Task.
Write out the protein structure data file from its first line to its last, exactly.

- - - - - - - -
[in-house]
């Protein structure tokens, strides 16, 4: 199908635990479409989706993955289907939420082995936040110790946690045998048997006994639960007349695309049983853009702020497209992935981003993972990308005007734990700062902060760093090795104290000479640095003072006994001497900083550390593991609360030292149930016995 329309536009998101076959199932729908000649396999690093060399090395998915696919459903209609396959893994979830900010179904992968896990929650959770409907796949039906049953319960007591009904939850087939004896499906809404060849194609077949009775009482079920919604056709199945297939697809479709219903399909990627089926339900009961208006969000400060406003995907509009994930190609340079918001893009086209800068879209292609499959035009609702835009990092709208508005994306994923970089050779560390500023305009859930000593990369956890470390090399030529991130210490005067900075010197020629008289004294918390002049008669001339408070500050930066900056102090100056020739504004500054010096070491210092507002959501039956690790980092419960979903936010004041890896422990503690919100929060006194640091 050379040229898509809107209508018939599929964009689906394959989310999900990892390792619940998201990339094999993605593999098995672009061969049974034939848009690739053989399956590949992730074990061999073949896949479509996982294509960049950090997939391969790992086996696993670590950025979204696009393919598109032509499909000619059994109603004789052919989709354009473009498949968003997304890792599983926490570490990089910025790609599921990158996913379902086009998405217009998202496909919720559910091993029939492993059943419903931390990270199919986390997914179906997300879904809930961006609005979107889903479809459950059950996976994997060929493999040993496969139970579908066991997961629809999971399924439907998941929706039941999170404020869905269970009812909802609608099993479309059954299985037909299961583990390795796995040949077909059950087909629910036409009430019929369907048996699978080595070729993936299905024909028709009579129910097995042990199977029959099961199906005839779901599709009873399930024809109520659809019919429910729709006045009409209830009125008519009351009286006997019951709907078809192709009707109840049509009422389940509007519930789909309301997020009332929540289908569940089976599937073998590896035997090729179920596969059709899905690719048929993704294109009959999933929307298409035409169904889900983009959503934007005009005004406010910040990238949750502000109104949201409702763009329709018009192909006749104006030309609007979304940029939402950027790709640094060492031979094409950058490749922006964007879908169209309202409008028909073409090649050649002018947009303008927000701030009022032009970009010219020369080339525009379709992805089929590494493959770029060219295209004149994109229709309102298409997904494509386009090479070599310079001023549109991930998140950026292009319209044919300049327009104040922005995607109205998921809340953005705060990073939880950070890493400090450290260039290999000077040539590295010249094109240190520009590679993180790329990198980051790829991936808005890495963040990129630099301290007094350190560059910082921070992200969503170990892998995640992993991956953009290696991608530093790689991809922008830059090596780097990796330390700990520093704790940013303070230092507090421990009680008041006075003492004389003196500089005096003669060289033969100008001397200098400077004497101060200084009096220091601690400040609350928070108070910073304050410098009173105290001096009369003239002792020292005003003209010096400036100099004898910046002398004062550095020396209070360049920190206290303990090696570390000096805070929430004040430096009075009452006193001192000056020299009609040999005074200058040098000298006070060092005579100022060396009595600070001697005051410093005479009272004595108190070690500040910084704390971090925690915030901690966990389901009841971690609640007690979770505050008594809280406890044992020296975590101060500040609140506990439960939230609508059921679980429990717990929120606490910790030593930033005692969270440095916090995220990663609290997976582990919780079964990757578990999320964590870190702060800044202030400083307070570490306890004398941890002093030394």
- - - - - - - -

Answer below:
[in-house]
């Protein structure tokens, strides 16, 4: 199908635990479409989706993955289907939420082995936040110790946690045998048997006994639960007349695309049983853009702020497209992935981003993972990308005007734990700062902060760093090795104290000479640095003072006994001497900083550390593991609360030292149930016995 329309536009998101076959199932729908000649396999690093060399090395998915696919459903209609396959893994979830900010179904992968896990929650959770409907796949039906049953319960007591009904939850087939004896499906809404060849194609077949009775009482079920919604056709199945297939697809479709219903399909990627089926339900009961208006969000400060406003995907509009994930190609340079918001893009086209800068879209292609499959035009609702835009990092709208508005994306994923970089050779560390500023305009859930000593990369956890470390090399030529991130210490005067900075010197020629008289004294918390002049008669001339408070500050930066900056102090100056020739504004500054010096070491210092507002959501039956690790980092419960979903936010004041890896422990503690919100929060006194640091 050379040229898509809107209508018939599929964009689906394959989310999900990892390792619940998201990339094999993605593999098995672009061969049974034939848009690739053989399956590949992730074990061999073949896949479509996982294509960049950090997939391969790992086996696993670590950025979204696009393919598109032509499909000619059994109603004789052919989709354009473009498949968003997304890792599983926490570490990089910025790609599921990158996913379902086009998405217009998202496909919720559910091993029939492993059943419903931390990270199919986390997914179906997300879904809930961006609005979107889903479809459950059950996976994997060929493999040993496969139970579908066991997961629809999971399924439907998941929706039941999170404020869905269970009812909802609608099993479309059954299985037909299961583990390795796995040949077909059950087909629910036409009430019929369907048996699978080595070729993936299905024909028709009579129910097995042990199977029959099961199906005839779901599709009873399930024809109520659809019919429910729709006045009409209830009125008519009351009286006997019951709907078809192709009707109840049509009422389940509007519930789909309301997020009332929540289908569940089976599937073998590896035997090729179920596969059709899905690719048929993704294109009959999933929307298409035409169904889900983009959503934007005009005004406010910040990238949750502000109104949201409702763009329709018009192909006749104006030309609007979304940029939402950027790709640094060492031979094409950058490749922006964007879908169209309202409008028909073409090649050649002018947009303008927000701030009022032009970009010219020369080339525009379709992805089929590494493959770029060219295209004149994109229709309102298409997904494509386009090479070599310079001023549109991930998140950026292009319209044919300049327009104040922005995607109205998921809340953005705060990073939880950070890493400090450290260039290999000077040539590295010249094109240190520009590679993180790329990198980051790829991936808005890495963040990129630099301290007094350190560059910082921070992200969503170990892998995640992993991956953009290696991608530093790689991809922008830059090596780097990796330390700990520093704790940013303070230092507090421990009680008041006075003492004389003196500089005096003669060289033969100008001397200098400077004497101060200084009096220091601690400040609350928070108070910073304050410098009173105290001096009369003239002792020292005003003209010096400036100099004898910046002398004062550095020396209070360049920190206290303990090696570390000096805070929430004040430096009075009452006193001192000056020299009609040999005074200058040098000298006070060092005579100022060396009595600070001697005051410093005479009272004595108190070690500040910084704390971090925690915030901690966990389901009841971690609640007690979770505050008594809280406890044992020296975590101060500040609140506990439960939230609508059921679980429990717990929120606490910790030593930033005692969270440095916090995220990663609290997976582990919780079964990757578990999320964590870190702060800044202030400083307070570490306890004398941890002093030394």